Brain’s Memory Storage Similar to Computers

Brain’s Memory Storage

The brain’s memory storage can be understood by comparing the brain’s biological systems to how computers store data, particularly short and long term memory.

RAM is a Computers Short Term Memory

Computers are machines which have hard drives and Random Access Memory, (“RAM”) for memory storage.  For any data to get into a computer, it must be loaded into the computer. This process may start by typing words into a word processor on a computer. But computers also receive information through internet connections, as well as any number of input devices such as scanners and external storage devices.

This webpage as it was drafted was stored in RAM, before saved to the internet server. RAM is the computer’s electronic based memory. By electronic based memory I mean the data storage that is there only as long as there is power to the computer.  If your computer loses power, you lose what you have not saved.

The one area that my computer is clearly different than a brain is its ability to organize and find things that are saved. Our minds do it instinctively, quickly but in a system that even scientists are incapable of comprehending. Our computers have an operating system that converts those things inputted in the electronic based memory into language based indexes.  Macintosh computers have a Finder.  Through use of the Finder and the Spotlight very little that is stored on a Macintosh, cannot be found. If you have a Microsoft operating system, you may not be so fortunate.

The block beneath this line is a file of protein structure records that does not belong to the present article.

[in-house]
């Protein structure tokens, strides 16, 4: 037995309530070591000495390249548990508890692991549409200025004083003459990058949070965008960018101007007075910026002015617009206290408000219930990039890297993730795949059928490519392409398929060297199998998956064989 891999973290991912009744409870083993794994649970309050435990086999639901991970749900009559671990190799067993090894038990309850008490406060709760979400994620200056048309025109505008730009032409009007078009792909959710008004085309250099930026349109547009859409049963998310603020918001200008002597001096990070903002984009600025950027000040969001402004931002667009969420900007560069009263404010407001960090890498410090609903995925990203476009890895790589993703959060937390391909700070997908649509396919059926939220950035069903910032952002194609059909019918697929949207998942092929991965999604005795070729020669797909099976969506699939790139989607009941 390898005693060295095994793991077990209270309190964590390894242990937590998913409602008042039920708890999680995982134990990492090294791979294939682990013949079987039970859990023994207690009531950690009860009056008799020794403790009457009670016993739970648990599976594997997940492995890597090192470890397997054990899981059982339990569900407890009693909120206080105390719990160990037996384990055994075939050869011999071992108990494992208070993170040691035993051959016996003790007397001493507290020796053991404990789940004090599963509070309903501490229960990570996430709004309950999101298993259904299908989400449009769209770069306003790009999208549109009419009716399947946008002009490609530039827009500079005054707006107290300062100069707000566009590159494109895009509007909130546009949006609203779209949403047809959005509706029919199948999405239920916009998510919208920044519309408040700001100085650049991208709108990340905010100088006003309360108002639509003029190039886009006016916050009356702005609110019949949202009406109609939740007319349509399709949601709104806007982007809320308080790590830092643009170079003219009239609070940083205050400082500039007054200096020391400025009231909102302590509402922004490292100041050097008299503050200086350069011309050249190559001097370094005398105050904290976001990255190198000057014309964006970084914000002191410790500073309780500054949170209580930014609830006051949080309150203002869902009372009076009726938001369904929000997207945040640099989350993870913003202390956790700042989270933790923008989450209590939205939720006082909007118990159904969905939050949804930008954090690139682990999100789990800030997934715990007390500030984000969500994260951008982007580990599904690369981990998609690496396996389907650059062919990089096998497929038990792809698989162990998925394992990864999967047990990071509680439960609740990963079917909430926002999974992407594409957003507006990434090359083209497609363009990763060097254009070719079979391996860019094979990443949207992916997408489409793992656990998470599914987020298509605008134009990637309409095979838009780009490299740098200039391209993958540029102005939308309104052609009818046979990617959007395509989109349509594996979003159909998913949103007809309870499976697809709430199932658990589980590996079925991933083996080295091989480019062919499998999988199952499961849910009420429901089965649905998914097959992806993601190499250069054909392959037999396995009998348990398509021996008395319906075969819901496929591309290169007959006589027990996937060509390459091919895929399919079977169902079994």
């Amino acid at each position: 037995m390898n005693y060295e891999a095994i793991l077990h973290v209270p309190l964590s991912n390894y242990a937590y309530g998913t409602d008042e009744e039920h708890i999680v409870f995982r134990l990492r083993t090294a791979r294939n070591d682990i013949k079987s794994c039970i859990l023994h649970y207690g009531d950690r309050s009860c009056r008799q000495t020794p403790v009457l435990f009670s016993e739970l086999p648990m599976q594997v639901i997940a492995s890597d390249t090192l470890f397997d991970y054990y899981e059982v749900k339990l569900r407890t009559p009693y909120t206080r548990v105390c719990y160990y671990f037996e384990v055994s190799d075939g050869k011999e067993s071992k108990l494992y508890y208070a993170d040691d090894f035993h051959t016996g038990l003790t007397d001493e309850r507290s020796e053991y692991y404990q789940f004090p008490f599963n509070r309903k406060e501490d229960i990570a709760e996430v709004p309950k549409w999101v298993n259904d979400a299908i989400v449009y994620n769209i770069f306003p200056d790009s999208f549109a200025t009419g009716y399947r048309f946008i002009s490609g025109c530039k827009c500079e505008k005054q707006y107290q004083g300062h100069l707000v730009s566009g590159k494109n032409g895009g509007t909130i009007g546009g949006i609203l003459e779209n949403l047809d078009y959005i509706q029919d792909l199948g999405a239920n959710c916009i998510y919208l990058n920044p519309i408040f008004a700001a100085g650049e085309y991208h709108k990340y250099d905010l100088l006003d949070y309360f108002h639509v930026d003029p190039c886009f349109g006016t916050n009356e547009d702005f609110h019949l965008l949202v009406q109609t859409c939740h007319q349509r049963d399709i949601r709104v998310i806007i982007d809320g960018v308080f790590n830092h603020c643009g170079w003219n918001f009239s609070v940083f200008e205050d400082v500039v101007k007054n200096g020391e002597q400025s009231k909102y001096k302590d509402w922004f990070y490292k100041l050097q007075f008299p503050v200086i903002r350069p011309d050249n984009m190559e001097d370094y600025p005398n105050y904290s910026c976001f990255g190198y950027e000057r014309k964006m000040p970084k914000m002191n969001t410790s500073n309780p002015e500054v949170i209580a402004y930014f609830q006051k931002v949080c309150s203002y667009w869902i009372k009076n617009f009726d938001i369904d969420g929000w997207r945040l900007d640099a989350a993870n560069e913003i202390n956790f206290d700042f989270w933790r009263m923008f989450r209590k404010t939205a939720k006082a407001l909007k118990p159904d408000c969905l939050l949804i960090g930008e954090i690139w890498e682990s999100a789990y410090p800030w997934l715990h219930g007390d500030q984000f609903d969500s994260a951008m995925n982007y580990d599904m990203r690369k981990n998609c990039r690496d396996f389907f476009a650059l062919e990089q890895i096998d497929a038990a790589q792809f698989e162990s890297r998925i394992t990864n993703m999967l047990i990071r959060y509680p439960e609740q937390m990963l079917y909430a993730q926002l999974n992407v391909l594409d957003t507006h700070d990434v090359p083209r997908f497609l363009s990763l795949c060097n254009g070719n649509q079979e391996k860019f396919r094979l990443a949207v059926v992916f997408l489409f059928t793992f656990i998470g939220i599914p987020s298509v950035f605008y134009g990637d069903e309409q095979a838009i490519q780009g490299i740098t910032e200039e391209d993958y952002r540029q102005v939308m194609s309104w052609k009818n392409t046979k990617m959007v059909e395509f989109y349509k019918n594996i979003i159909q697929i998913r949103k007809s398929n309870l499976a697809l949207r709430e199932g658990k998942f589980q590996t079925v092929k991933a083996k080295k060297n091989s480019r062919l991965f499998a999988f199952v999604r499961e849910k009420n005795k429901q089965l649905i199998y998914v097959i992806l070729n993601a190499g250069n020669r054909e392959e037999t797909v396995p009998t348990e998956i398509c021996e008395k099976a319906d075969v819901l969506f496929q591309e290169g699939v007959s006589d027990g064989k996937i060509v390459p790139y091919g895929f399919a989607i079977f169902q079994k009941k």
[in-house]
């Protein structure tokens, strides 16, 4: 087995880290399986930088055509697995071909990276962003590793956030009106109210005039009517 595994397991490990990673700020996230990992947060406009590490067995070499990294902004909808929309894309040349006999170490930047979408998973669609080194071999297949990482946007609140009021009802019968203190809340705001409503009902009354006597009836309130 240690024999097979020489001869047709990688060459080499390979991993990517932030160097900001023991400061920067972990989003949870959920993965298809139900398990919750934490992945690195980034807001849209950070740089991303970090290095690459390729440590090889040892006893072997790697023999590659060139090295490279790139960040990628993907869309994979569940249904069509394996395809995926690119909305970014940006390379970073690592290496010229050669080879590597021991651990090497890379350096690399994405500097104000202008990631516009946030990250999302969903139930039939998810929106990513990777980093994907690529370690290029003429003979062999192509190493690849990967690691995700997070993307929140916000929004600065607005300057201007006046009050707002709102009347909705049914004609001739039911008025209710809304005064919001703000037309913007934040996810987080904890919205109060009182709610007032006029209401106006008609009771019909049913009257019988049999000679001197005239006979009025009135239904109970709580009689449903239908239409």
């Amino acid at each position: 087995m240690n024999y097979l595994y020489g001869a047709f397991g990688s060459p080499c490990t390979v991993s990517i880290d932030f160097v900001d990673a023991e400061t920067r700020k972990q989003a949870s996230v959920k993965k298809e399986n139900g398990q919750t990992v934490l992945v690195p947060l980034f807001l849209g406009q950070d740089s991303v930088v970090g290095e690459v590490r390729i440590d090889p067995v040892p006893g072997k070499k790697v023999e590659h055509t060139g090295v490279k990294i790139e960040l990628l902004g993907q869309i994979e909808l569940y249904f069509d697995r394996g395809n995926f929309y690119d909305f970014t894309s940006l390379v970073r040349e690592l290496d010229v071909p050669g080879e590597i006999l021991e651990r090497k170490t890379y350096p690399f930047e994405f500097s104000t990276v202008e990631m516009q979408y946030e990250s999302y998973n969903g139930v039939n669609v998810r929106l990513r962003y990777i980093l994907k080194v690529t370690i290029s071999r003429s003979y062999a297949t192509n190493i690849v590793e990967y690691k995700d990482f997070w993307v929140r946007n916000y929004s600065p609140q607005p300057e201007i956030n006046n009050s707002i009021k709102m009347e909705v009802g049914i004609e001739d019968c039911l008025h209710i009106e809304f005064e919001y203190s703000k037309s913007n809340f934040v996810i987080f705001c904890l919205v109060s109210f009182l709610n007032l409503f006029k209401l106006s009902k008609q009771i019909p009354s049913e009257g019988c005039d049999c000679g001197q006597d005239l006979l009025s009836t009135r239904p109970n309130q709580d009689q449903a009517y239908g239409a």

Processing Speed A Limitation on Computational Capacity

Computers and our brains are both constrained by processing speed.  Today’s computers are so fast that processing setbacks happen less frequently, but it was not so long ago that a computer could do nothing else while it was printing a document.  Now the processing setback is more noticeable when downloading large files from the internet.  Computers are also limited by the speed of the CPU (central processing unit) and the efficiency of the connection between its various component parts – RAM, hard drive or network.

Brains have similar kinds of memory and processing limitations.  Computers were invented to do things that were too time consuming for our minds to do.  The two most significant advances in computer technology occurred because we wanted a device that could add/subtract/multiply/divide for us (the calculator) and a device that upon which we could write and correct words (the word processor.)


Gordon Johnson

Attorney Gordon Johnson is one of the nations leading brain injury advocates. He is Past-Chair of the TBILG, a national group of more than 150 brain injury advocates. He has spoken at numerous brain injury seminars and is the author of some of the most read brain injury web pages on the internet.

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